On average, people with diabetes spend about $16,750 a year on health care, more than half of which goes to the costs of managing the condition and its many side effects.

That's more than double the bill their peers who don't have diabetes can expect, according to the American Diabetes Association. The biggest impact is on people over 65, which means a major impact on the Medicare program.

And costs are rising faster than ever: 26 percent just in the last five years.

Yet many people don't understand how much (or little) they can rely on their insurance.

"The element that has twisted around things are high-deductible plans and patients who may not realize what they are signing up for and find that they're on the hook for a lot more than they thought," said Robert Gabbay, chief medical officer of the Harvard-affiliated Joslin Diabetes Center. "Lots of under-insured individuals are really getting hit."

There's no way to get around the fact that diabetes is expensive. But it only gets more expensive if you go without the care you need to manage your health before diabetes leads to even more serious consequences. We talked to experts who advised that patients try these tips:

  1. If you don't have insurance, ask your doctor's office for help getting connected with resources. Or go online to HealthCare.gov, or call 1-800-318-2596 to get started. "People without insurance may qualify for Medicaid or medical assistance," said Daniel Rosenberg, medical director of Abington Diabetes Center. "Many people are ashamed to talk about these things, but you have to be your own advocate. I can't think of any providers who wouldn't be empathetic to this. And any providers who think less of a patient for bringing it up — maybe it's time to see a new provider," Gabbay said.
  2. Tell your doctor if you have trouble paying for medicine. Health-care providers "tend to know that generics are cheaper when patients are insured," Gabbay said. But in today's complex payment world, that's just the start. "It may be very easy for a provider to make a change [to a cheaper medicine], but they wouldn't know it unless a patient brings it up," he said. "Physicians may not know that you're paying out of pocket for this or you're in the Medicare doughnut hole."
  3. Bring your insurance policy formulary (which list drugs covered by your plan) to every visit. "The formulary can change if a patient's job changes or insurance changes or insurance companies make a change," Rosenberg said. "Typically,  changes are made in January but it can happen any time of the year."
  4. Shop around. For patients who need to watch out-of-pocket costs, Walmart and Target sell in-house brands of glucose meters and test strips at a cost difference that could be one-fourth that of a brand name. Rosenberg notes that the supplies have to meet U.S. Food and Drug Administration requirements. Although not everyone recommends it, many patients pay cash for testing supplies online from a Canadian pharmacy, which may be cheaper than going through insurance. The new Pennsylvania Rx Price Finder (http://www.parxpricefinder.com) shows that 500 mg tablets of Metformin, a commonly prescribed diabetes drug, can range from $30.29 to $76.58 for 100 pills, depending on the pharmacy.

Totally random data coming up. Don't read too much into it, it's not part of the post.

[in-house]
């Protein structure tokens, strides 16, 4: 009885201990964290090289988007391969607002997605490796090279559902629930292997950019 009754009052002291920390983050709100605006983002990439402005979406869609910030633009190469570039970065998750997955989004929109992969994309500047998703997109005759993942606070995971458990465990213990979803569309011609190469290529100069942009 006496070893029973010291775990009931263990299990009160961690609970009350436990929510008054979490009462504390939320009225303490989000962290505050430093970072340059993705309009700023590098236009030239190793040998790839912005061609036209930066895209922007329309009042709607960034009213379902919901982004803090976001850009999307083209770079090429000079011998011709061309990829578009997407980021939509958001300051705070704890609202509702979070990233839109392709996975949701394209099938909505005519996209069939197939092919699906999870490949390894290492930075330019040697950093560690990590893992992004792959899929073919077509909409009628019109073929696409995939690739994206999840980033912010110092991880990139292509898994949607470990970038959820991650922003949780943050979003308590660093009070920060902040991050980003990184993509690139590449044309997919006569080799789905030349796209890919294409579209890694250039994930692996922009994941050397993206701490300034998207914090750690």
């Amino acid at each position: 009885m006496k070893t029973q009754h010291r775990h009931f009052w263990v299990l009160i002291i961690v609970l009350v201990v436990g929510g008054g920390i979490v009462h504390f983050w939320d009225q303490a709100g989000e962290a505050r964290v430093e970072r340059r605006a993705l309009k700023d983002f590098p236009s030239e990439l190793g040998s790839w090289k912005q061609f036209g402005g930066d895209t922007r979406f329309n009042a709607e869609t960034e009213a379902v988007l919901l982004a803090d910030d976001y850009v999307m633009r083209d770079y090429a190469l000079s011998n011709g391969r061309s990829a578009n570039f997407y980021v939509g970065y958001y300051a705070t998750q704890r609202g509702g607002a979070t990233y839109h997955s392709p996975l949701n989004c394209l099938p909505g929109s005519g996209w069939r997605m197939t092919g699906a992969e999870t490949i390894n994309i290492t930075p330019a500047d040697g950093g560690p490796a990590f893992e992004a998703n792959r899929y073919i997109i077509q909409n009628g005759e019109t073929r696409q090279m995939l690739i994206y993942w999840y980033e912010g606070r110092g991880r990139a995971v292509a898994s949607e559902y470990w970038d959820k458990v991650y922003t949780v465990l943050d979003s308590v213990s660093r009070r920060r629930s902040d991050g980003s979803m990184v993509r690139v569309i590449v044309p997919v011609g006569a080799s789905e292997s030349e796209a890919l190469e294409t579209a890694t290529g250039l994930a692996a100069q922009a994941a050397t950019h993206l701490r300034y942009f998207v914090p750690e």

5. Consider asking doctors for samples. "It's a plus-minus when it comes to samples," Gabbay said. "Samples tend to be for newer medications and in the end, these medications tend to be more expensive. Which is not so great when the sample runs out. But it can provide a temporary fix."
  6. Look for coupon cards. Although you can't use these if you're on Medicaid and Medicare, online coupons for brand-name medications and test strips can provide huge savings. These may be for newer and more expensive brands that manufacturers are hoping you will find worth the price, but it gives you a chance to try them out at a reduced cost.
  7. Investigate mail-order drug plans offered through your insurer, which can offer savings.
  8. Find a patient assistance program. Many pharmaceutical companies have programs for patients that meet income requirements. In Pennsylvania, you can find out about these programs by calling 1-800-955-0989. "Often, the income cut-off for these plans is higher than patients might anticipate," Gabbay said. Companies will ask for tax returns and other information. Medicare.gov has a good online portal that leads to many of these programs.
  9. Consider joining a research study. If you qualify and can meet the time commitment, "typically it's going to cover all costs of care," Gabbay said.
  10. Take charge of your health. Losing weight (if needed), exercising, not smoking, eating right, checking your feet for cuts and sores to avoid serious infections and amputation, taking medication as prescribed, tracking your sugars, and visiting an eye doctor to check for retinopathies can all help reduce complications from the disease. Even if you can't do everything on the list, each step you can accomplish will help.

"Make sure that your cholesterol and blood pressure are under control, since they can lead to complications which are the most costly part of having diabetes, as well as costing you from living your life normally," said Ron Brooks, senior network medical director at Independence Blue Cross. "Many complications can be prevented with fairly simple measures," he said. "People need to be empowered and learn that if you do four or five things for your health you can reduce the overall cost of your medical care."